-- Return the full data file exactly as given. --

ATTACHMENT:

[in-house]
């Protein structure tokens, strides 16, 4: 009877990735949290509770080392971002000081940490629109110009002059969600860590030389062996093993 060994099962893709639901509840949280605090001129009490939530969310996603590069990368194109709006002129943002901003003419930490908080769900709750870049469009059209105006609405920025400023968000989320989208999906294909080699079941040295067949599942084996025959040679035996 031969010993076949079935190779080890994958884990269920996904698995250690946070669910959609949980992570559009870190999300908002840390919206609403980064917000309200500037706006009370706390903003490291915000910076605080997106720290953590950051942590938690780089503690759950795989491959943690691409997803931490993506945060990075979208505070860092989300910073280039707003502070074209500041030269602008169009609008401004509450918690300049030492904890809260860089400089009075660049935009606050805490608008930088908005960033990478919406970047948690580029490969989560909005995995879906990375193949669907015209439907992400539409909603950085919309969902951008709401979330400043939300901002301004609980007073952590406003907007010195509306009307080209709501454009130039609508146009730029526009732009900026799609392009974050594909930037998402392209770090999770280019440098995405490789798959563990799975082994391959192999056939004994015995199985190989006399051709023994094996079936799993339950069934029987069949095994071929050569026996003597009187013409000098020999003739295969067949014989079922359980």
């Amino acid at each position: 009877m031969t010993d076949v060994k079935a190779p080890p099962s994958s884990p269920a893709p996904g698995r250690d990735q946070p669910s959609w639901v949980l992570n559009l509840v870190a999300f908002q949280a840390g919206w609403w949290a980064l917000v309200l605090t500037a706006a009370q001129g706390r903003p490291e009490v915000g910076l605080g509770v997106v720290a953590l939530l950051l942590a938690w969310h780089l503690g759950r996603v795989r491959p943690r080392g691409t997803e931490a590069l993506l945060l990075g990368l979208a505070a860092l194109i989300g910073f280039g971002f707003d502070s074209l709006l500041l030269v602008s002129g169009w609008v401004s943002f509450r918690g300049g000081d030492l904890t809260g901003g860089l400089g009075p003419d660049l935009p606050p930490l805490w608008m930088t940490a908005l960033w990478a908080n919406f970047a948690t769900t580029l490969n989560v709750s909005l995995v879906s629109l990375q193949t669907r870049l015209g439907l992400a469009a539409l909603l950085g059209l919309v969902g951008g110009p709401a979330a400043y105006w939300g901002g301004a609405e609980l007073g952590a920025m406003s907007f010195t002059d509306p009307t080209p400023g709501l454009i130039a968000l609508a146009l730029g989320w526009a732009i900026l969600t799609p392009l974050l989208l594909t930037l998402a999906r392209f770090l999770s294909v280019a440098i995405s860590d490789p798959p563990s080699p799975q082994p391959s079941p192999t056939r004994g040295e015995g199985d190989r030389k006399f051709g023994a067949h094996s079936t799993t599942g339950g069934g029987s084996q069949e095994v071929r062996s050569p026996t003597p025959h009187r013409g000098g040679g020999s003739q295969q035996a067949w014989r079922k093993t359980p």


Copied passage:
[in-house]
């Protein structure tokens, strides 16, 4: 009877990735949290509770080392971002000081940490629109110009002059969600860590030389062996093993 060994099962893709639901509840949280605090001129009490939530969310996603590069990368194109709006002129943002901003003419930490908080769900709750870049469009059209105006609405920025400023968000989320989208999906294909080699079941040295067949599942084996025959040679035996 031969010993076949079935190779080890994958884990269920996904698995250690946070669910959609949980992570559009870190999300908002840390919206609403980064917000309200500037706006009370706390903003490291915000910076605080997106720290953590950051942590938690780089503690759950795989491959943690691409997803931490993506945060990075979208505070860092989300910073280039707003502070074209500041030269602008169009609008401004509450918690300049030492904890809260860089400089009075660049935009606050805490608008930088908005960033990478919406970047948690580029490969989560909005995995879906990375193949669907015209439907992400539409909603950085919309969902951008709401979330400043939300901002301004609980007073952590406003907007010195509306009307080209709501454009130039609508146009730029526009732009900026799609392009974050594909930037998402392209770090999770280019440098995405490789798959563990799975082994391959192999056939004994015995199985190989006399051709023994094996079936799993339950069934029987069949095994071929050569026996003597009187013409000098020999003739295969067949014989079922359980």
């Amino acid at each position: 009877m031969t010993d076949v060994k079935a190779p080890p099962s994958s884990p269920a893709p996904g698995r250690d990735q946070p669910s959609w639901v949980l992570n559009l509840v870190a999300f908002q949280a840390g919206w609403w949290a980064l917000v309200l605090t500037a706006a009370q001129g706390r903003p490291e009490v915000g910076l605080g509770v997106v720290a953590l939530l950051l942590a938690w969310h780089l503690g759950r996603v795989r491959p943690r080392g691409t997803e931490a590069l993506l945060l990075g990368l979208a505070a860092l194109i989300g910073f280039g971002f707003d502070s074209l709006l500041l030269v602008s002129g169009w609008v401004s943002f509450r918690g300049g000081d030492l904890t809260g901003g860089l400089g009075p003419d660049l935009p606050p930490l805490w608008m930088t940490a908005l960033w990478a908080n919406f970047a948690t769900t580029l490969n989560v709750s909005l995995v879906s629109l990375q193949t669907r870049l015209g439907l992400a469009a539409l909603l950085g059209l919309v969902g951008g110009p709401a979330a400043y105006w939300g901002g301004a609405e609980l007073g952590a920025m406003s907007f010195t002059d509306p009307t080209p400023g709501l454009i130039a968000l609508a146009l730029g989320w526009a732009i900026l969600t799609p392009l974050l989208l594909t930037l998402a999906r392209f770090l999770s294909v280019a440098i995405s860590d490789p798959p563990s080699p799975q082994p391959s079941p192999t056939r004994g040295e015995g199985d190989r030389k006399f051709g023994a067949h094996s079936t799993t599942g339950g069934g029987s084996q069949e095994v071929r062996s050569p026996t003597p025959h009187r013409g000098g040679g020999s003739q295969q035996a067949w014989r079922k093993t359980p």